Soon after her flight took off from Charlotte-Douglas in 2009, Amelia McCarthy knew something was wrong.
"I got a whiff of a smell that was different from any other plane I have ever been on," McCarthy said.
Her four-hour flight to San Juan felt much longer.
"My stomach felt weird," she said. "I was breathing very hard, like short of breath."
Fourteen US Airways crew members and other passengers claim they got sick from that same plane. Now the crew members are suing Alabama-based ST Aerospace Mobile, the maintenance facility that worked on the plane. They think contaminated air from the plane made them sick.
It's called bleed air because it "bleeds" off the engines into the cabin. The engine oil contains a toxin that can cause neurological damage.
Dr. Robert Harrison is an occupational specialist who treats patients exposed to contaminated bleed air. He told Eyewitness News about some of the symptoms it can cause.
"Headaches, dizziness, nausea, shortness of breath, difficulty concentrating," Harrison said.
He has spent more than a decade researching those contamination events.
"They probably occur hundreds or thousands of times each year aboard aircraft worldwide," he said.
However, there is no standard reporting system for these events, and airlines are not required to tell passengers when they happen. The FAA may soon work on changing that. But for now, since many passengers do not know very much about the issue, they may be unlikely to report health problems.
Harrison said some of those symptoms can become chronic. In fact, crew members from various airlines have reported chronic symptoms after bleed air contamination events. Some have not been cleared to return back to work.
US Airways operates 90 percent of the flights at Charlotte-Douglas. Its VP of Safety and Regulatory Compliance, Captain Paul Morell, said bleed air contamination incidents are rare.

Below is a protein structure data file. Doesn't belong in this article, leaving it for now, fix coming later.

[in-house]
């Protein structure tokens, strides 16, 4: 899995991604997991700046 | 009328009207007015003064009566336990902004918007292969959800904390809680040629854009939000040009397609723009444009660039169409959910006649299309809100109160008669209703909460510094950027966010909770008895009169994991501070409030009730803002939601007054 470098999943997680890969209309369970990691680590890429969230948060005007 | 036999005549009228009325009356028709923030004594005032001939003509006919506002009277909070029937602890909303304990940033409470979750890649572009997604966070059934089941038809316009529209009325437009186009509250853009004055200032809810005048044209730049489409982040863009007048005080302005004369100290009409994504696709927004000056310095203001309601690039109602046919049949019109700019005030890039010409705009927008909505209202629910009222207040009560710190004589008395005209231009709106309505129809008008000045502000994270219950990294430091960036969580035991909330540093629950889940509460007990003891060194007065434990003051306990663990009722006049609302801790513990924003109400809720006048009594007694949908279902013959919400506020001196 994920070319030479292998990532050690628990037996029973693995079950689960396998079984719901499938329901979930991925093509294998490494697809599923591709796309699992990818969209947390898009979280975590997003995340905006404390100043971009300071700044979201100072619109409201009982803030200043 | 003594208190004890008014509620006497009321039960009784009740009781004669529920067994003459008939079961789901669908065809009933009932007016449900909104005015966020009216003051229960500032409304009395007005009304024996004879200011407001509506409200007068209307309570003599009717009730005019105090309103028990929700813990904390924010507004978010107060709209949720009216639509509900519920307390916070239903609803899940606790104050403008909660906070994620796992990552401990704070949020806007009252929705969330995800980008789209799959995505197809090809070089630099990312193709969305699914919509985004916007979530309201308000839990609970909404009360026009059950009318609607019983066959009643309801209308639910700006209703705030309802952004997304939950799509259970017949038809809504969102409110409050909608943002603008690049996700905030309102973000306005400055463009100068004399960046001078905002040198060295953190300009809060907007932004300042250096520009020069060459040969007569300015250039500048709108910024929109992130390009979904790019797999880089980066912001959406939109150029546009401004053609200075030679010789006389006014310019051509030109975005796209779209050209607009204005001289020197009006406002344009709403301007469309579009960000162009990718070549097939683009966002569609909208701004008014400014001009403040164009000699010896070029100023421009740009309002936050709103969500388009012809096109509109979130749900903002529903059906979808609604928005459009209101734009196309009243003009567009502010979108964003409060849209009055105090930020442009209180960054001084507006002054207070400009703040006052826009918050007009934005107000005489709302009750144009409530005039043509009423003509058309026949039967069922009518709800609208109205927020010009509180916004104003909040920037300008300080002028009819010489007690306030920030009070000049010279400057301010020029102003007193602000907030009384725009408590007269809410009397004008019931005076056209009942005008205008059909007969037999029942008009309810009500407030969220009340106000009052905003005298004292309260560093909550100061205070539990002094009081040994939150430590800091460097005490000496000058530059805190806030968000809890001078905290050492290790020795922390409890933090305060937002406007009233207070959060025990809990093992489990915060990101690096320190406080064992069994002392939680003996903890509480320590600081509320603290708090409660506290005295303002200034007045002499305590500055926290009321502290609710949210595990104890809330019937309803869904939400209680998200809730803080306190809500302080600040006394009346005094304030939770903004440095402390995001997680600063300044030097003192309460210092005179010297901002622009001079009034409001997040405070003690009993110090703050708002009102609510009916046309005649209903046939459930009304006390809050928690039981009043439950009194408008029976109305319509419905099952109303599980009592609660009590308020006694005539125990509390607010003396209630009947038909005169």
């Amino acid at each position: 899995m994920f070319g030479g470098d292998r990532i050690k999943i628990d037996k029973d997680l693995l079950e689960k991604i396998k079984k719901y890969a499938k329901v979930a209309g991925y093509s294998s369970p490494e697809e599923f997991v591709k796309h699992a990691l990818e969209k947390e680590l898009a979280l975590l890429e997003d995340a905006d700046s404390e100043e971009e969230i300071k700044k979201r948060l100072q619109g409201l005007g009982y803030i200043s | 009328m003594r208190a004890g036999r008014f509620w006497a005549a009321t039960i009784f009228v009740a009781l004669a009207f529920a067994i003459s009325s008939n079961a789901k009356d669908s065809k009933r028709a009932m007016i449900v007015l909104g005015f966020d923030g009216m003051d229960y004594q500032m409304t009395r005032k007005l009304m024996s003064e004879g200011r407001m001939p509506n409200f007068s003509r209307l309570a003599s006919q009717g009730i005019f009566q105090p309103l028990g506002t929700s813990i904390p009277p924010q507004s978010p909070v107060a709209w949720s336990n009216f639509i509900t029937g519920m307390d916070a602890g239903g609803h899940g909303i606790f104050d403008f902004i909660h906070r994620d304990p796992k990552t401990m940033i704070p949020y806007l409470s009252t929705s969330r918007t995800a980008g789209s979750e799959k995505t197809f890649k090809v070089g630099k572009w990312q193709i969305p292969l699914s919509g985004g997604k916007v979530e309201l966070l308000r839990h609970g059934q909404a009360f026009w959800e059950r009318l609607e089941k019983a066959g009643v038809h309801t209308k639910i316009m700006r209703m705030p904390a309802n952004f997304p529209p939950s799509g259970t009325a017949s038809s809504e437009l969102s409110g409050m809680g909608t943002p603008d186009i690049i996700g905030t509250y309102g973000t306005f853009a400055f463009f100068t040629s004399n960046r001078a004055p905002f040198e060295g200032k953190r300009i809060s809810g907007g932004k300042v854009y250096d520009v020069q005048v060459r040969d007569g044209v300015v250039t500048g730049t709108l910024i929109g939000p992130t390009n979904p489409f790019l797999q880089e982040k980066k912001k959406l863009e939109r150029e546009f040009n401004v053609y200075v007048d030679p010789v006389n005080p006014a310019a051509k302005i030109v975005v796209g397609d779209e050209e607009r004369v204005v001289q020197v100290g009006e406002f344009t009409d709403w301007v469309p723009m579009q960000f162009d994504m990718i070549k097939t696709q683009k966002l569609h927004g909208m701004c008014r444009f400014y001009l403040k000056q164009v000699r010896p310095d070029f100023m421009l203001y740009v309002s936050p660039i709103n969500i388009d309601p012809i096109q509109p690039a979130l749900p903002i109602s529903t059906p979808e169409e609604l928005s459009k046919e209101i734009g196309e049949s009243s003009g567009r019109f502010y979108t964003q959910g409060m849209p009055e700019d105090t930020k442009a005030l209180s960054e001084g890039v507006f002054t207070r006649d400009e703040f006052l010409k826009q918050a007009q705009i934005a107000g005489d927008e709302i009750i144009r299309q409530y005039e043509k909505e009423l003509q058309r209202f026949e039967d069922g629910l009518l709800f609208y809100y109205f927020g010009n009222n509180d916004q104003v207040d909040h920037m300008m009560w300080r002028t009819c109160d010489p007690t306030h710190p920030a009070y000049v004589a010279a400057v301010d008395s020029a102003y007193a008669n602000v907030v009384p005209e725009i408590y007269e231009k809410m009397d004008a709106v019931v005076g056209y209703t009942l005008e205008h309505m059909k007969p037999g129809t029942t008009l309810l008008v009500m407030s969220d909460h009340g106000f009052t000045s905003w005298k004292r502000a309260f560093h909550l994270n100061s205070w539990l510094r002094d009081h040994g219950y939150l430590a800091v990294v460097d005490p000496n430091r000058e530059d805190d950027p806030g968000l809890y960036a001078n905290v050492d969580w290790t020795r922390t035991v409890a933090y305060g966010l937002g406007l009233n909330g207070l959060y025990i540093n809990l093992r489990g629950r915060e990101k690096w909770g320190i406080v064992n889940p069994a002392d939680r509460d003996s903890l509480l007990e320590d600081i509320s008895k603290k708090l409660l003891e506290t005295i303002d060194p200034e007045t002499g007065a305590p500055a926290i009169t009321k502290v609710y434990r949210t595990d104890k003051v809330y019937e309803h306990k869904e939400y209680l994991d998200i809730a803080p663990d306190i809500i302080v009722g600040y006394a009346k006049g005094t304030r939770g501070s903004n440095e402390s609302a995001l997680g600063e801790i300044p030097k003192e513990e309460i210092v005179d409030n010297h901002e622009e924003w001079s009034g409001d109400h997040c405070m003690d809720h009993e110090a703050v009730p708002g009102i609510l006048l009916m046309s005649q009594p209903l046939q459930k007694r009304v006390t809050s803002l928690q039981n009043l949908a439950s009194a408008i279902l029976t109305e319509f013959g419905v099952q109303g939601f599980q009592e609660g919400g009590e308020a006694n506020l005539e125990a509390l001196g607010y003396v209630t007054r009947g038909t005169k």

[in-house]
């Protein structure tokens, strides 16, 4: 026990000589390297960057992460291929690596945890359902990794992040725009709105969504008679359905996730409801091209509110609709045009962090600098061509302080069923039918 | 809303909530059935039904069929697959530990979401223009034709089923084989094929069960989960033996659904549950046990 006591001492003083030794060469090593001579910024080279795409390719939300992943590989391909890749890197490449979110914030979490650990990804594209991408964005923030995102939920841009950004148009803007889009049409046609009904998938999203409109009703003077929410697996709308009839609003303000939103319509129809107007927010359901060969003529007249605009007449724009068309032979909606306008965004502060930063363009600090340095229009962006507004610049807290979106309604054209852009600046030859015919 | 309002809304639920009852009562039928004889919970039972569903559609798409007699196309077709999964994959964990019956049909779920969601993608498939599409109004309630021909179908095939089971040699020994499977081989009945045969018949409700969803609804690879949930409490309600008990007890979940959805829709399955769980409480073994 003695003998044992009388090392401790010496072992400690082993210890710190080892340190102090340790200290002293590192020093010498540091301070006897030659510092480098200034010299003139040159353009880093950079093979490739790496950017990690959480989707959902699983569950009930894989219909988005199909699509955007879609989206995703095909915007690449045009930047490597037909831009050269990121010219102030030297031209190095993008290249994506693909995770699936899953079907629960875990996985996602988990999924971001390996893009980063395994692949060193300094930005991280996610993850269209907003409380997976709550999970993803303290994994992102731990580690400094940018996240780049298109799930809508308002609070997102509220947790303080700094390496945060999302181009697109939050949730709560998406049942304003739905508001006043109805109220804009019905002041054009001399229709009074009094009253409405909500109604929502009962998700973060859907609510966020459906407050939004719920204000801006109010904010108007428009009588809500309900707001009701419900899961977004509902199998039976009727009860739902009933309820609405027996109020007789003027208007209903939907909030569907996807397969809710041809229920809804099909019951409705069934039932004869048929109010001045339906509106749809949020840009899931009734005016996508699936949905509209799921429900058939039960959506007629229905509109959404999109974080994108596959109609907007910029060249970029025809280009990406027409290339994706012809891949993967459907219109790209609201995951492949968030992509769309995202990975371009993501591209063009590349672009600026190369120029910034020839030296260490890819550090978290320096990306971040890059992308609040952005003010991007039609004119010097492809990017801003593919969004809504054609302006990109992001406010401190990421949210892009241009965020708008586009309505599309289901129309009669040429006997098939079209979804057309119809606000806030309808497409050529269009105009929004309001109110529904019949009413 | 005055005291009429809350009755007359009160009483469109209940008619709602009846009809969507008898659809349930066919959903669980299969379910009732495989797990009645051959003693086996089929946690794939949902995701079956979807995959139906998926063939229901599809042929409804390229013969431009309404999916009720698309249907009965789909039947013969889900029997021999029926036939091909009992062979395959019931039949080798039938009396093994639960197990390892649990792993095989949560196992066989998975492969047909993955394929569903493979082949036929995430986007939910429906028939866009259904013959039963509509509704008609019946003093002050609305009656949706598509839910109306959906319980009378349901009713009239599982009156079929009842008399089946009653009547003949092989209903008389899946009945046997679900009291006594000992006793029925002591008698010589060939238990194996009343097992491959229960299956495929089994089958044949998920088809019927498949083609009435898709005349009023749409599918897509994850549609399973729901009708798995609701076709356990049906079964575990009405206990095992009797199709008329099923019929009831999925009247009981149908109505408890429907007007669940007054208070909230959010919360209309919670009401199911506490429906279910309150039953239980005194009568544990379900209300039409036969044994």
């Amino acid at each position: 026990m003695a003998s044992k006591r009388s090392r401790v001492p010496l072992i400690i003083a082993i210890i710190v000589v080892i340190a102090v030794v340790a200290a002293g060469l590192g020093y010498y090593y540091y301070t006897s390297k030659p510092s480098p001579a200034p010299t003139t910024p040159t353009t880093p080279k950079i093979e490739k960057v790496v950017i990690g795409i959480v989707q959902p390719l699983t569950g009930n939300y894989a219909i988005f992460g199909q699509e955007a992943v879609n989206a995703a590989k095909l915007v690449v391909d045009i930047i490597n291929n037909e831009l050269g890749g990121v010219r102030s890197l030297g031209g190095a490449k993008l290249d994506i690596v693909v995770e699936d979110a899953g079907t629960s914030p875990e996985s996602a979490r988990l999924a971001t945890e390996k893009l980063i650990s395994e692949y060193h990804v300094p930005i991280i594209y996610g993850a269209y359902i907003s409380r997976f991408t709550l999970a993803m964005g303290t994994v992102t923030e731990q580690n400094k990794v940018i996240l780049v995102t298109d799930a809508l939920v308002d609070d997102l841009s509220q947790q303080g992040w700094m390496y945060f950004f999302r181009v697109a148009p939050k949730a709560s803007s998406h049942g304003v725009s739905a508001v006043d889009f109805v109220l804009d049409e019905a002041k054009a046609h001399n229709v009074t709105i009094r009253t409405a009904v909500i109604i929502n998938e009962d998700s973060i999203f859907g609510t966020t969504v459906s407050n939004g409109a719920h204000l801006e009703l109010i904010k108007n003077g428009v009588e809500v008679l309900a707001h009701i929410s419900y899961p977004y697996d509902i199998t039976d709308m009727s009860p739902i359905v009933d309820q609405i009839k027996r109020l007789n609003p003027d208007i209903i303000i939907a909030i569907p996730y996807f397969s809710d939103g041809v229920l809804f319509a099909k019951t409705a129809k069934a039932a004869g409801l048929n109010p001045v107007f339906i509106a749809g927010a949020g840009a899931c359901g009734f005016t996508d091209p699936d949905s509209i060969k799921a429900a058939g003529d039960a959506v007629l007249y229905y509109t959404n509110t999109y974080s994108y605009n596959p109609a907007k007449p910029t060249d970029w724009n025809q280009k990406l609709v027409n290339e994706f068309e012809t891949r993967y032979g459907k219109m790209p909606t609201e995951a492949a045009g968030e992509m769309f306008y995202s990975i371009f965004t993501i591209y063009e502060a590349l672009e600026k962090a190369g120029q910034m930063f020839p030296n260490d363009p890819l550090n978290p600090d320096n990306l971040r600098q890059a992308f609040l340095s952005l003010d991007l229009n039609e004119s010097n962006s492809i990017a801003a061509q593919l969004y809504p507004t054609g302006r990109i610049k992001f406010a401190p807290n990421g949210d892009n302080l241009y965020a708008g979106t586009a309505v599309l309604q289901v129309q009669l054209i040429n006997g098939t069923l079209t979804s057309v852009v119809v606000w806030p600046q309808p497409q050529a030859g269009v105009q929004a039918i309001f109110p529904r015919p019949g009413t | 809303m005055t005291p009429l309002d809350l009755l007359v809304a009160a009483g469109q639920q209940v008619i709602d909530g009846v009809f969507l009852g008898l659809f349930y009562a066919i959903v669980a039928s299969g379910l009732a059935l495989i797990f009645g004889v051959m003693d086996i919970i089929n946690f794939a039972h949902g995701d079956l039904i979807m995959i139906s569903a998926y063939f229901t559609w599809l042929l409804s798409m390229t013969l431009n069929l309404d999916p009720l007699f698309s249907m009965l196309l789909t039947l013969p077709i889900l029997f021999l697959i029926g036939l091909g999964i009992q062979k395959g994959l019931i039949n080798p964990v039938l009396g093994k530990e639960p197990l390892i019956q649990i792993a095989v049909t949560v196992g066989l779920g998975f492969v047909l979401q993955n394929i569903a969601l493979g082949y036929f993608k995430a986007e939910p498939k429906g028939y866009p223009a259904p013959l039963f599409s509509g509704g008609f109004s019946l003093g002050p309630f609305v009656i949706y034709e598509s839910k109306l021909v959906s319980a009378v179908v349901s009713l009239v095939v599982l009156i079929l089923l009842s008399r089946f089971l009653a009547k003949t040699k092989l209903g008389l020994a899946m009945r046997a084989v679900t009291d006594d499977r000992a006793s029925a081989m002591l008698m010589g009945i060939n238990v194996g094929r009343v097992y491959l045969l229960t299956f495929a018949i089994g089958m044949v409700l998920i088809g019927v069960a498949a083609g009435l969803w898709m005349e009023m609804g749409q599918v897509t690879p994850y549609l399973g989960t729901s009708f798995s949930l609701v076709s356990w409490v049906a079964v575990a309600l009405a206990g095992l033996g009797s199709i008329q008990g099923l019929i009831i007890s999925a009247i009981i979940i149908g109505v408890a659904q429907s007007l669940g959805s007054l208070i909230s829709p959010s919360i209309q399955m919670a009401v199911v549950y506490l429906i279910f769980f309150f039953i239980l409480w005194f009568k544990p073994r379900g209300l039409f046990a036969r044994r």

Since October of 2007, the FAA said US Airways has filed 33 reports of service problems because of fumes.
Morell said cabin odor events are not always caused by toxic fumes. They can stem from dirty ovens, trash, fans, or more.
The airline tracks and reviews all the events. Morell said to prevent future problems, the airline has changed how it services certain parts of the airplane, it performs some inspections more often, it has developed a "bleed air analysis tool" to diagnose where contamination may have originated, and is working with manufacturers to research new filters for planes.
Morell said the scientists that work with US Airways found these incidents are not as serious as some think.
"They have determined there are no long-term effects from being exposed to any type of odor event on our airplanes or any airplanes that are out there," he said.
But McCarthy said she still has problems, two years after her flight to San Juan.
"The balance problem, the short breathing, the exhaustion are still there," she said.
McCarthy wants airlines to be forced to contact passengers onboard flights with documented air contamination issues.
"They could be out there suffering and they don't know what's causing it," she said.
McCarthy said she suffers from symptoms every day, and she hopes the airline industry takes action soon for the sake of other passengers.
A bill currently in Congress would give the FAA money to study air quality issues on planes, develop a reporting standard for fume events, and look at whether bleed air filters should be installed on planes, among other things. However, the bill is stalled right now and lawmakers aren't optimistic that it will pass soon.